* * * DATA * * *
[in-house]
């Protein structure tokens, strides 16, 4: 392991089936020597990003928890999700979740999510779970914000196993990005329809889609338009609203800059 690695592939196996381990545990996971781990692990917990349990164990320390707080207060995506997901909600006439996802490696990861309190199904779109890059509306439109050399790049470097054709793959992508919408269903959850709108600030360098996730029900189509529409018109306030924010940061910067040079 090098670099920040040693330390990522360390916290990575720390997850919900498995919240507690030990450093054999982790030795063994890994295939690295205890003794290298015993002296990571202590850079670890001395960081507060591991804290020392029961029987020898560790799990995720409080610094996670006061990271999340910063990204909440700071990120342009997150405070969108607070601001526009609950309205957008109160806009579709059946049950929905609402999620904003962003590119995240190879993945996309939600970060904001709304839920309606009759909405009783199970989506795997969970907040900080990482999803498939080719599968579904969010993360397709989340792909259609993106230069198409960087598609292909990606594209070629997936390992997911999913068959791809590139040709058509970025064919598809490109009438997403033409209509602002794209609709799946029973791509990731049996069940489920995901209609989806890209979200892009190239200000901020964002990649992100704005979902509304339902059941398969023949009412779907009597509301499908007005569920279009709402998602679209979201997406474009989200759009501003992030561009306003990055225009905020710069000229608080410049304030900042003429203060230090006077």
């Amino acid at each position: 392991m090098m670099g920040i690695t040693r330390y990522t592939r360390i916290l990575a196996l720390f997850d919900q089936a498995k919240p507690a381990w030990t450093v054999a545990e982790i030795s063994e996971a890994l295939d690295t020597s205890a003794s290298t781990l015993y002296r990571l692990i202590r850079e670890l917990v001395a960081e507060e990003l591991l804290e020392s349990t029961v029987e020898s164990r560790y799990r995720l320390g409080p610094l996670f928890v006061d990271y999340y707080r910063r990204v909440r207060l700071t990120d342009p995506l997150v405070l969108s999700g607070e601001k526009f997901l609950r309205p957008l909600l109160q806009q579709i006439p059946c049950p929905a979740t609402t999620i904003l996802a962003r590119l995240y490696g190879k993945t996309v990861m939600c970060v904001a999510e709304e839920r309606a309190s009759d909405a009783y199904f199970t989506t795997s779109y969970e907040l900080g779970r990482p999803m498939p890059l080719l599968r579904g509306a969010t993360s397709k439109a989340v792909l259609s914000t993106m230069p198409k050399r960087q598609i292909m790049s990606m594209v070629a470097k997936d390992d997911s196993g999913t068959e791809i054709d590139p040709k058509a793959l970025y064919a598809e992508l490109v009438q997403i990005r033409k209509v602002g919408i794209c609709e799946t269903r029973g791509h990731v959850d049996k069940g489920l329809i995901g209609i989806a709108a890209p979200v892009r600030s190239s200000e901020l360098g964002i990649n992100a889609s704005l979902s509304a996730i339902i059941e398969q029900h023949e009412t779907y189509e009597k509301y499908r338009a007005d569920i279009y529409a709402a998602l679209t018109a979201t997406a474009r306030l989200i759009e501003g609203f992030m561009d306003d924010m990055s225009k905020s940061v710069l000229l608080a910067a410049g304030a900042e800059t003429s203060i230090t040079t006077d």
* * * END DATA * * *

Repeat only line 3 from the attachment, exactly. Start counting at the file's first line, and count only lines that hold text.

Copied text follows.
């Amino acid at each position: 392991m090098m670099g920040i690695t040693r330390y990522t592939r360390i916290l990575a196996l720390f997850d919900q089936a498995k919240p507690a381990w030990t450093v054999a545990e982790i030795s063994e996971a890994l295939d690295t020597s205890a003794s290298t781990l015993y002296r990571l692990i202590r850079e670890l917990v001395a960081e507060e990003l591991l804290e020392s349990t029961v029987e020898s164990r560790y799990r995720l320390g409080p610094l996670f928890v006061d990271y999340y707080r910063r990204v909440r207060l700071t990120d342009p995506l997150v405070l969108s999700g607070e601001k526009f997901l609950r309205p957008l909600l109160q806009q579709i006439p059946c049950p929905a979740t609402t999620i904003l996802a962003r590119l995240y490696g190879k993945t996309v990861m939600c970060v904001a999510e709304e839920r309606a309190s009759d909405a009783y199904f199970t989506t795997s779109y969970e907040l900080g779970r990482p999803m498939p890059l080719l599968r579904g509306a969010t993360s397709k439109a989340v792909l259609s914000t993106m230069p198409k050399r960087q598609i292909m790049s990606m594209v070629a470097k997936d390992d997911s196993g999913t068959e791809i054709d590139p040709k058509a793959l970025y064919a598809e992508l490109v009438q997403i990005r033409k209509v602002g919408i794209c609709e799946t269903r029973g791509h990731v959850d049996k069940g489920l329809i995901g209609i989806a709108a890209p979200v892009r600030s190239s200000e901020l360098g964002i990649n992100a889609s704005l979902s509304a996730i339902i059941e398969q029900h023949e009412t779907y189509e009597k509301y499908r338009a007005d569920i279009y529409a709402a998602l679209t018109a979201t997406a474009r306030l989200i759009e501003g609203f992030m561009d306003d924010m990055s225009k905020s940061v710069l000229l608080a910067a410049g304030a900042e800059t003429s203060i230090t040079t006077d």